The Hollywood Reporter Actresses Roundtable 2013
Look, I might argue that the TV ladies’ roundtable was a little more fun and rollicking, but there is no denying this was a delicious interview, whether you consume it on video (again, it’s an hour, but it doesn’t feel that long) or in print.
There are all kinds of sparklers in this room, so let’s just take a look at the list:
Huge, right? Massive, massive names and resumes.
Now, let’s just do a little experiment here.
Who’s the most well-known? Oprah.
Who’s the wealthiest? Oprah.
Who’s the most successful? Oprah.
Who’s the most senior? (Okay, yes, oldest, but that’s not what I’m going for.) Oprah.
Who’s the most insecure?
…you guessed it. By a country mile. And it’s so obvious.
I am fascinated by the idea of understudies: the people who are good enough to do the job, when it all comes down to it, but not the first choice; lacking some of the sparkle or star power or je ne sais quoi to be in the spotlight.
This is clearly not Oprah. She’s spectacularly successful beyond our wildest imaginations, and she’s basically moved mountains, media-wise … and she is so insecure about this. Because she’s not an actress. An onscreen person yes, but not really, truly, an actress – and it kills her.
In the first 10 minutes of the interview, we learn that Steven Spielberg yelled at her, that her father didn’t want her to be an actress and so she didn’t, that the last film she did failed miserably. When Julia Roberts starts in with “Why doesn’t Oprah do [acting] more often”, Oprah is focused on her with laser-eyes.
“Yes, why don’t I? Let Julia say something real that matters.”
In fact, Julia insisting that Oprah is a real-live actress is a weird continuing theme of the interview. Look, the woman is not untalented! She was nominated for The Color Purple entire decades before she was the media mogul she is now. She didn’t buy that acclaim. But her anxiety about her “acting muscle” is so naked and so palpable – her envy of Lupita Nyong’o being so successful in her very first job out of school is right there onscreen – is kind of fascinating. With everything she has, Oprah wants to be more – the one thing she can’t be. An actress first and foremost, instead of an actress with an asterisk beside her name that means “right but really she’s Oprah”.
To me, viewing the whole piece through this window makes it almost unbearably heartbreaking. What can Julia Roberts say? She’s incredibly successful – the most successful actress of her generation. What can Amy Adams say? She’s had four Oscar nominations in as many years.
What can Emma Thompson say? To me, her confidence is so calm and chill and almost a non-issue. She has that delightful British confidence that makes it all so valid but also kind of silly, you know? “Yes, of course we’re all immensely talented, well I am of course, it’s rather uncomfortable to have to talk about it and examine it, Oprah, wouldn’t you rather just discuss Joss Whedon?” And then Oprah goes ahead and says she feels intimidated to be sitting at the table. Am I too harsh? Is it actually endearing?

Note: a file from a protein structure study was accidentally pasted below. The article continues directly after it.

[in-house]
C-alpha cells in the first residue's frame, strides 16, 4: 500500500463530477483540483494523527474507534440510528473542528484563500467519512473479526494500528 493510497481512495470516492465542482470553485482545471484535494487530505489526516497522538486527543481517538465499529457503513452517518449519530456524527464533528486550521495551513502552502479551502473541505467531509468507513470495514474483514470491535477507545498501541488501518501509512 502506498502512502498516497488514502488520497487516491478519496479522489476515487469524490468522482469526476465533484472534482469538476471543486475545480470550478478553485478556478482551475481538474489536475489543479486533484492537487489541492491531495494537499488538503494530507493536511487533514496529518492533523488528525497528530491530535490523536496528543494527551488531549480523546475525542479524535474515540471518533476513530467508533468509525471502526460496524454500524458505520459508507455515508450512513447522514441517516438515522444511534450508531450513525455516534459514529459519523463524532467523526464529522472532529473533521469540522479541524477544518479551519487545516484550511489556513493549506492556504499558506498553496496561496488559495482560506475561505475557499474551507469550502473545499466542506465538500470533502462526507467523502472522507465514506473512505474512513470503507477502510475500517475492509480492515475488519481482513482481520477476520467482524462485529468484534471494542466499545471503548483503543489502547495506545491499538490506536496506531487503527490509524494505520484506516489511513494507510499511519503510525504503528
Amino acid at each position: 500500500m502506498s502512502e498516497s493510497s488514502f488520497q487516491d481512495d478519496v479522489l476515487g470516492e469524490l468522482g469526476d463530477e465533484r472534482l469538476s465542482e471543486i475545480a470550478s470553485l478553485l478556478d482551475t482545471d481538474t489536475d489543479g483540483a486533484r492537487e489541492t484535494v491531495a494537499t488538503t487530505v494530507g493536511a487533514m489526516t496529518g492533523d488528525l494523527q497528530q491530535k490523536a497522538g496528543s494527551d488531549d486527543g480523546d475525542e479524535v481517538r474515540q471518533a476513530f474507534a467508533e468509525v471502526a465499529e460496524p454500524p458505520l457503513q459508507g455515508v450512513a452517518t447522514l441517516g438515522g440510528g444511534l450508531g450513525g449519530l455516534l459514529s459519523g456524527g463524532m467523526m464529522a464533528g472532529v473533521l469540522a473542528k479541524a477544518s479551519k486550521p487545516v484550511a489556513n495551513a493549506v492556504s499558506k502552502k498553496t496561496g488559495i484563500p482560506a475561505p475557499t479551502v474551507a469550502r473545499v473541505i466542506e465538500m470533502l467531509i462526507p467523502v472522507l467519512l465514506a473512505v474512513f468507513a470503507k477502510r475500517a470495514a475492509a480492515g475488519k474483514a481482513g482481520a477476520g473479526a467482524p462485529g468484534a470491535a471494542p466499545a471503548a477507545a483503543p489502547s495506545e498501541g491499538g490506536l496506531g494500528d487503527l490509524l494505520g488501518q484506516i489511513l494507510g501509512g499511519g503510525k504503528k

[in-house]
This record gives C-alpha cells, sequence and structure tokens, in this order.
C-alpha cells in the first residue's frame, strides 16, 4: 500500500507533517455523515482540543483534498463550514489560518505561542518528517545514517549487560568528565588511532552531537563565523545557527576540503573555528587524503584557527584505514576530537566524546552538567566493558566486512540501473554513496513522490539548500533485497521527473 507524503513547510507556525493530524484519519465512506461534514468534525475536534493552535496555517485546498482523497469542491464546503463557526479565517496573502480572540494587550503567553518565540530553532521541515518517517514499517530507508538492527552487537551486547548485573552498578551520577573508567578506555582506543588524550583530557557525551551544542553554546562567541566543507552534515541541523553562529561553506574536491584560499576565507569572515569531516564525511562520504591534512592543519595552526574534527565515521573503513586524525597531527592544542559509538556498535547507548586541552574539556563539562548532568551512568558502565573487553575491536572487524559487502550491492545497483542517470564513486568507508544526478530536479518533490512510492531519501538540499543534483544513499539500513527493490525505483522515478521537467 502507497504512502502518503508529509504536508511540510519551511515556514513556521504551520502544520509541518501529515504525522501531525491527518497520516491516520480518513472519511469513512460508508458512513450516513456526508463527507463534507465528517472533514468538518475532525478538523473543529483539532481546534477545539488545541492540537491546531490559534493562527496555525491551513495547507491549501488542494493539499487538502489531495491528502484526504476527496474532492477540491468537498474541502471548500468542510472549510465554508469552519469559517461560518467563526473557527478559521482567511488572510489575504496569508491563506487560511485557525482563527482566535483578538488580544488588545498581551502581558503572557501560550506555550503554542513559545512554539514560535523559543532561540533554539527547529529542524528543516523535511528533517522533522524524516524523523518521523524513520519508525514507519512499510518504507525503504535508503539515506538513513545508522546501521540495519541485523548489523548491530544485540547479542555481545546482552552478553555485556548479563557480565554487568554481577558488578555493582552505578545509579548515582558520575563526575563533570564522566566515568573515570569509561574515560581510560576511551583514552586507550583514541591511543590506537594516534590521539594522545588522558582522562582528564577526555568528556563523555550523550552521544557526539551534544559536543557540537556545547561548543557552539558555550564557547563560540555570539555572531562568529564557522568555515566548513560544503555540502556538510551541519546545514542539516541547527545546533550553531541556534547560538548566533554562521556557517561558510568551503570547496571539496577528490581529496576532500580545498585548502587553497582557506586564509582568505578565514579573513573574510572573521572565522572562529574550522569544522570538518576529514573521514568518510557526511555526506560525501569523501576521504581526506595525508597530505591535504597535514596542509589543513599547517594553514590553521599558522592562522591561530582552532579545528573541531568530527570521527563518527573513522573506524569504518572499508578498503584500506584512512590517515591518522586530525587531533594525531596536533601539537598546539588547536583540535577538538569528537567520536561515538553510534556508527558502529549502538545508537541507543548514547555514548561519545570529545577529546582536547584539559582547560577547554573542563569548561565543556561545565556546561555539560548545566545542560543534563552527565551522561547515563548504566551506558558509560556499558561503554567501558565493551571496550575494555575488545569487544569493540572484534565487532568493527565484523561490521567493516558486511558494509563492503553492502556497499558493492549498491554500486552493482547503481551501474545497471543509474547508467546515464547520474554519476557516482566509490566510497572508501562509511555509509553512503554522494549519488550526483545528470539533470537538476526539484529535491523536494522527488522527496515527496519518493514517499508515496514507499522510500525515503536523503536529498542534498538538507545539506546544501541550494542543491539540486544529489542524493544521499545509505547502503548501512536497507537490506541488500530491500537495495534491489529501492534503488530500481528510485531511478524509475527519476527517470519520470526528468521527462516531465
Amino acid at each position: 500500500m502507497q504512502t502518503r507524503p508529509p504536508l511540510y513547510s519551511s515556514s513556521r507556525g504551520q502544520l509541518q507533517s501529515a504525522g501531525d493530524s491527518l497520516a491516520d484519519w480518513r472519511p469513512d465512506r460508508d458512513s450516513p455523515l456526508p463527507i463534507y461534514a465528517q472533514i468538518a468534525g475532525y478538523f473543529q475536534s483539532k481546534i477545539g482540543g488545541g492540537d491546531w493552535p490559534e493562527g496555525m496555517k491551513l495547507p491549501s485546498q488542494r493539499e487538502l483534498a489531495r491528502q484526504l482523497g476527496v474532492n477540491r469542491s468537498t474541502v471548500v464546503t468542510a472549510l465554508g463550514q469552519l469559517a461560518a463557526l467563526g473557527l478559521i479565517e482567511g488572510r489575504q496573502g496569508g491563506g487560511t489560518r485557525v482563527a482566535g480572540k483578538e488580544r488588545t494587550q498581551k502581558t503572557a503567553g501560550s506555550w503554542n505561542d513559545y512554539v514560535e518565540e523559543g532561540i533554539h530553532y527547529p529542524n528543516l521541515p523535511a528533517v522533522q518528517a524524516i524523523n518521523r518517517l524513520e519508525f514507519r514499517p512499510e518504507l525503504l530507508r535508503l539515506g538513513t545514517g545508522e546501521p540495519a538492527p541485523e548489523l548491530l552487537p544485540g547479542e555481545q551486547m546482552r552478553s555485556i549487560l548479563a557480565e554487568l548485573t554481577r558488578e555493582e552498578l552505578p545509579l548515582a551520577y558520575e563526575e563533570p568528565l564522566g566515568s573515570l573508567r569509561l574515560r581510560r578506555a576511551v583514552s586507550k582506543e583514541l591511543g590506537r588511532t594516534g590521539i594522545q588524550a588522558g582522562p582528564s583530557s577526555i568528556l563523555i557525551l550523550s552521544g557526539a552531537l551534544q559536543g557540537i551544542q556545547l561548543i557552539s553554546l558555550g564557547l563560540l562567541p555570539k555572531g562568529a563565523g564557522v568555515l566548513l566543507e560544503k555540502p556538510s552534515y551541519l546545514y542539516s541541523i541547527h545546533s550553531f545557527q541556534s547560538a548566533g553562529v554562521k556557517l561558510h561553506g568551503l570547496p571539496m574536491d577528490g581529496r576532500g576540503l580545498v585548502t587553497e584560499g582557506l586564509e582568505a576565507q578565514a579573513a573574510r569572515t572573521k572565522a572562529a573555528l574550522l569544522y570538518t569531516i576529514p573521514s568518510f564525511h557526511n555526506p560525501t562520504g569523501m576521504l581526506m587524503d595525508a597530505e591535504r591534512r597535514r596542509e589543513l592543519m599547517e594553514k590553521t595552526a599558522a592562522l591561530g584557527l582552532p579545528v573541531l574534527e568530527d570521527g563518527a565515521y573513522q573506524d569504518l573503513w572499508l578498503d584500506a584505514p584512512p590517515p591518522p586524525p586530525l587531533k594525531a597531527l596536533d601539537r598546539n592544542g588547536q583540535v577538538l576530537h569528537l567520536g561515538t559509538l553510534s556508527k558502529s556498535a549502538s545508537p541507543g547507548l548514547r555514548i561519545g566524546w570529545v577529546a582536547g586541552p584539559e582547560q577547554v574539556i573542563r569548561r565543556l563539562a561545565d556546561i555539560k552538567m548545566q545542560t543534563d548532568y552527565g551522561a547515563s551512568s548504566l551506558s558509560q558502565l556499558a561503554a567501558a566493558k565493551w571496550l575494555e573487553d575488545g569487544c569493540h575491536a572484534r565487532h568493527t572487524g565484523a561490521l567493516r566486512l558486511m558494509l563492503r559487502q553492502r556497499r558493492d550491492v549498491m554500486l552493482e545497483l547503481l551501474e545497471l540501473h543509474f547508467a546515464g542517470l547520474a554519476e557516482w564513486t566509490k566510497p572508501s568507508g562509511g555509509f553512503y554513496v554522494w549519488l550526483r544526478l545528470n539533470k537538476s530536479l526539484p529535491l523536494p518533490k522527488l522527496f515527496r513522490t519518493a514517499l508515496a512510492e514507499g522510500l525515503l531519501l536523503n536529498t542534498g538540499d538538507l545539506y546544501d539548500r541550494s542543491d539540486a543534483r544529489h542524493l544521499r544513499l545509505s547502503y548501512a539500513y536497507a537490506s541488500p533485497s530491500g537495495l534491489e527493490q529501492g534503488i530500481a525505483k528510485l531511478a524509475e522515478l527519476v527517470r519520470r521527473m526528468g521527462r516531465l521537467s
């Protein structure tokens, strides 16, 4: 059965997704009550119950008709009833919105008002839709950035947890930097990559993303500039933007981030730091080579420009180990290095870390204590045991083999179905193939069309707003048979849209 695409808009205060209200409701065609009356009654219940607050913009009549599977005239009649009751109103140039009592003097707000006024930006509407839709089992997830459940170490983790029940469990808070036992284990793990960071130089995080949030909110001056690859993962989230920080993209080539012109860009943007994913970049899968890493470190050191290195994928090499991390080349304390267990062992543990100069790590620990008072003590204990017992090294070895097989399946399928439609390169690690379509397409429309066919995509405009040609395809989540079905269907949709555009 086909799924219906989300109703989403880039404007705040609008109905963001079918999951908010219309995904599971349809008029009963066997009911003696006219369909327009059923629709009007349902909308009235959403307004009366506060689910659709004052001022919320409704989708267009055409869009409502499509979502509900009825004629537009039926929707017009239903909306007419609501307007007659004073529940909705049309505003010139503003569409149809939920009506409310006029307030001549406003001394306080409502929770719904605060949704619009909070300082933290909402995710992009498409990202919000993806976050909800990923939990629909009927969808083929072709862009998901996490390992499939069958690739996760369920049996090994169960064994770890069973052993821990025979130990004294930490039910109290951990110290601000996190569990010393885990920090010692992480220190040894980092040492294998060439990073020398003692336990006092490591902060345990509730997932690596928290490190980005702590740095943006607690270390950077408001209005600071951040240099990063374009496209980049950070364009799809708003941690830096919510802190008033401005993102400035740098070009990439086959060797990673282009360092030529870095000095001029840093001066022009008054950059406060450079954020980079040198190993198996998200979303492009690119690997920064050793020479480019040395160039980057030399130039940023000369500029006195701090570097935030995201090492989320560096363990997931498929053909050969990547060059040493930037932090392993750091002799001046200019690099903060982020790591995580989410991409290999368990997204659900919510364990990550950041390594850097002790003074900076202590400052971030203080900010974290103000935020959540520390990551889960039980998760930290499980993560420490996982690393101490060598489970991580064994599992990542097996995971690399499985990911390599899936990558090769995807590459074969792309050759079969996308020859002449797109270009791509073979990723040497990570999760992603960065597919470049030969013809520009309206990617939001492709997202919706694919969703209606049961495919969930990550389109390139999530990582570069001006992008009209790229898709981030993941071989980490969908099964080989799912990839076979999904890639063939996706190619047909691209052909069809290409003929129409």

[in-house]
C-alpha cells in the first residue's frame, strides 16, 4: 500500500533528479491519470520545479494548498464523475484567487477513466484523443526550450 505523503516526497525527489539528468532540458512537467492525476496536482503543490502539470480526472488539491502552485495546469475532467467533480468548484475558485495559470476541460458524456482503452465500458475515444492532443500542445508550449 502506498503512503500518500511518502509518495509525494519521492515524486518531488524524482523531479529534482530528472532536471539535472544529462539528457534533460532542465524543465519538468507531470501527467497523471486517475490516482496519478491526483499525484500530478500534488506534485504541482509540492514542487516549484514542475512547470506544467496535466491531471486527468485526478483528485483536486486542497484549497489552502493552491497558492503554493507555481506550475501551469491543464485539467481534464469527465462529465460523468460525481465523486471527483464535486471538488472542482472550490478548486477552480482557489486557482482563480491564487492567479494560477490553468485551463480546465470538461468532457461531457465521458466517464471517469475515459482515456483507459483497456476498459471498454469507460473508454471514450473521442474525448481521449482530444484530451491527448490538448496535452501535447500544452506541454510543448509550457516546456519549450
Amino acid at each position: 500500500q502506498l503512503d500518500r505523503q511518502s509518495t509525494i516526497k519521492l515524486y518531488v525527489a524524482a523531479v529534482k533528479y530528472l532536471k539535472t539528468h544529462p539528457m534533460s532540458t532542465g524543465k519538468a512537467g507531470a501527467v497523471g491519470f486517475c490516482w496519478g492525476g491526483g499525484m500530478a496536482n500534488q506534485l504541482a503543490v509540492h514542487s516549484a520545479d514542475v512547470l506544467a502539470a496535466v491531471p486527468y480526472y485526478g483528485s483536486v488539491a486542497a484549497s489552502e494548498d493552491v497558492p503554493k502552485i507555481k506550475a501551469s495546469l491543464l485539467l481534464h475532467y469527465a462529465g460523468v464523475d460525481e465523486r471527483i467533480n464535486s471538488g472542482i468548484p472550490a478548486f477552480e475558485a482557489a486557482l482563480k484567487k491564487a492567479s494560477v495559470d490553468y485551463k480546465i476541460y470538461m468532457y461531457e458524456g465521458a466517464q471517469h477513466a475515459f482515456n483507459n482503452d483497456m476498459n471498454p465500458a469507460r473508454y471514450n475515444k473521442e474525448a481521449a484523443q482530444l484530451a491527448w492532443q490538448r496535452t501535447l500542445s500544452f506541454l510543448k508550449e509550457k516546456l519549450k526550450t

It’s one of those things you don’t notice until someone else puts it into stark relief. Oprah’s neediness (followed in close order by Amy Adams’, by the way, like okay, stop talking about how you didn’t work for so long, you are doing FINE) is contrasted by Emma Thompson’s easy confidence. The earnestness with which the actresses consider what sacrifices they’ve made doesn’t seem embarrassing until Thompson basically does a spit-take. “Sacrifices? It’s obscene to talk about wealthy successful women making sacrifices.” (It’s not quite as bad as when they asked Kerry Washington whether she was supposed to play Olivia Pope as a black woman, but nearly.) I want her to follow me around being a reality check all the time.
And of course, there is precious little Julia being Julia, and I think it’s because she knows so well how to read a room. Sure, in a press conference of fawning foreign journalists at TIFF she can unleash the full “oh it’s all about me BIG LAUGH CACKLE CACKLE” but in a room full of women who are going to seem more intelligent and more thoughtful than she is, and who have had to struggle much more than she has, she knows enough to shut up. This, in itself, is a gift.
To me, the one who doesn’t quite fit here is Spencer. She’s the pragmatist talking about necessary but unglamourous things like agents and TV series and remakes. She’s not talking about the craft, perhaps because, Oscar Winner or not, she doesn’t have the luxury of assuming the work will come her way. She’s not going to be offered the roles that Julia and Amy pass on. If she gets another Oscar, if she gets many more films, maybe this will change.
It’s supposed to storm all over the Northeast. So many people are going to be in airports or hiding from their families or trying to get through the work week. This is a very valid, juicy way to spend an hour today. Click here.